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dc.contributor.authorMuir, Cassidy
dc.contributor.authorWitchell, Lucy
dc.contributor.authorMcKeever, Tyler
dc.contributor.authorKamath, Esha
dc.date.accessioned2021-04-04T10:01:48Z
dc.date.available2021-04-04T10:01:48Z
dc.date.issued2016-05-03
dc.identifier.urihttp://digital.library.wisc.edu/1793/81586
dc.descriptionAn article that appeared in JASS, issue 2016en_US
dc.description.abstractMultitasking is increasingly prominent in the daily life of a college student. Technology plays a vital role in this as students regularly use laptops and cell phones. This study seeks to evaluate any significant differences in physiological responses to personally-relevant and external distractions via cellphones, and the effects of these distractions on reading comprehension. The hypothesized result of this study was that the personally-relevant distraction would have an increased effect on physiological reactions, while also correlating with lower reading comprehension scores. Thirty participants completed four reading comprehension tests, each with a different treatment: no distraction, participant-proctor conversation, personal phone call, and background phone call. During each of these tests, participants’ electrodermal activity, eye movement, and heart rate were measured. The results of this study were not statistically significant, so no conclusion can be drawn regarding whether distractions elicit strong physiological responses in the context of reading comprehension.en_US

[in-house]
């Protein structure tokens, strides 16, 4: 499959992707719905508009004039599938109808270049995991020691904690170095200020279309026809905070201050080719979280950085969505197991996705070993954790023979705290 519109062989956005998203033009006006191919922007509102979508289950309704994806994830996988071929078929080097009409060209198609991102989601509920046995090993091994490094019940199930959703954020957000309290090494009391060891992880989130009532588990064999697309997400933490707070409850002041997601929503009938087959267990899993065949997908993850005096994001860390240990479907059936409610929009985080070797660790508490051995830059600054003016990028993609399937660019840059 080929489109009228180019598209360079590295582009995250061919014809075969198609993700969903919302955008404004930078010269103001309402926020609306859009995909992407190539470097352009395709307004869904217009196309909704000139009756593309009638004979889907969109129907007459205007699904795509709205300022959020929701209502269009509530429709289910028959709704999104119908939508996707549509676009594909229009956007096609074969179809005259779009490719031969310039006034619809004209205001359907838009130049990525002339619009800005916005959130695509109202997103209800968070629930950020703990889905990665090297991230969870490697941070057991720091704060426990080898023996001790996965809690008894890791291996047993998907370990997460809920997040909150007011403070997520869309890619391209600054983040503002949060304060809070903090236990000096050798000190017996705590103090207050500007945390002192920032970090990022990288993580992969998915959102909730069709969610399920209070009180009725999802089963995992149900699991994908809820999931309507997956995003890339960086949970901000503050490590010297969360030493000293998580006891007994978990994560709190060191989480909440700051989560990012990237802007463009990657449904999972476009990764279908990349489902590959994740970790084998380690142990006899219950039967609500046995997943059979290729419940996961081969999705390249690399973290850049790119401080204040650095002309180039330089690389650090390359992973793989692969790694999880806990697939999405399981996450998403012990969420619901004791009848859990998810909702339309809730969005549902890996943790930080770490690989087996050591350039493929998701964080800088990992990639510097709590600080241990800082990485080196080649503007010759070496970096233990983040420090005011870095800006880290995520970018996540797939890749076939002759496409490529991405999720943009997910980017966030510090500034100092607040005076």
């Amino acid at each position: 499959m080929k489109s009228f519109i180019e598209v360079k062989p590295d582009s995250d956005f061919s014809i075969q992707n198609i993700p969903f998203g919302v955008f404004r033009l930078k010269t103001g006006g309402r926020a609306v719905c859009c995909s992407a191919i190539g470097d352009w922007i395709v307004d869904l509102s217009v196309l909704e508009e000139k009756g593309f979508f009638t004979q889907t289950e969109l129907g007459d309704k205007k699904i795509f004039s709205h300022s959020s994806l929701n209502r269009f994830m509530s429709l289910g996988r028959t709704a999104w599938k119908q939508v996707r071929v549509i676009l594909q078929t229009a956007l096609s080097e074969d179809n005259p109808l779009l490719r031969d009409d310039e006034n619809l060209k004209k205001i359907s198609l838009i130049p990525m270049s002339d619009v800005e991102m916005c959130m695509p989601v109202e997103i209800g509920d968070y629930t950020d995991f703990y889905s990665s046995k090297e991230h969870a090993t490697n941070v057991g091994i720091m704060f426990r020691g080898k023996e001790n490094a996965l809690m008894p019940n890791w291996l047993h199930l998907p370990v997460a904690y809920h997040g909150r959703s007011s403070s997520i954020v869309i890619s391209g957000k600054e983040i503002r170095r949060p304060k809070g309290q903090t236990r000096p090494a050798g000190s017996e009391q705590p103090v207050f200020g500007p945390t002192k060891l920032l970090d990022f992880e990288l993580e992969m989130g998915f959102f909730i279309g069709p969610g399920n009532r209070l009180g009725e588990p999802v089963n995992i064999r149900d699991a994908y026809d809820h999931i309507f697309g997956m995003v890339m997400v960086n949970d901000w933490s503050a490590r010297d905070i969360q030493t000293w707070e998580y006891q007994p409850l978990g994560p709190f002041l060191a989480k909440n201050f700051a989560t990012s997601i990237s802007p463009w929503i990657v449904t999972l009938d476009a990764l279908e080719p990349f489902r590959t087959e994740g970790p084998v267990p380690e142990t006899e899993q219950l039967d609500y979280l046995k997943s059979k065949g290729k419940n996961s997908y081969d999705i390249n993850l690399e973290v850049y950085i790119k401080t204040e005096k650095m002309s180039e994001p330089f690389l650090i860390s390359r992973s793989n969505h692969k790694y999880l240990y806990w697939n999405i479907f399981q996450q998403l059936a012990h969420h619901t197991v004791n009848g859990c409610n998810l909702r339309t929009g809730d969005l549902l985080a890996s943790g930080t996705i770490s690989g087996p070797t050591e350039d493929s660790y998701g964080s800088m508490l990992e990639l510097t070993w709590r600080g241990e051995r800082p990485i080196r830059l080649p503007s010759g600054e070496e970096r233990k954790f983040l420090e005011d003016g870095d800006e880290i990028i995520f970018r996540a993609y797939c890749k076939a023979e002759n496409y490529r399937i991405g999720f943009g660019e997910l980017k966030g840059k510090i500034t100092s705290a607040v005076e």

dc.language.isoen_USen_US
dc.publisherJournal of Advanced Student Sciences (JASS)en_US
dc.subjectdistractionen_US
dc.subjectcell phoneen_US
dc.subjectfocusen_US
dc.subjectcomprehensionen_US
dc.subjectEOGen_US
dc.subjectEDAen_US
dc.subjectheart rateen_US
dc.titleEffects of Personally Relevant Distractions Versus Generalized Distractions on Physiological Measures and Reading Comprehensionen_US
dc.typeArticleen_US


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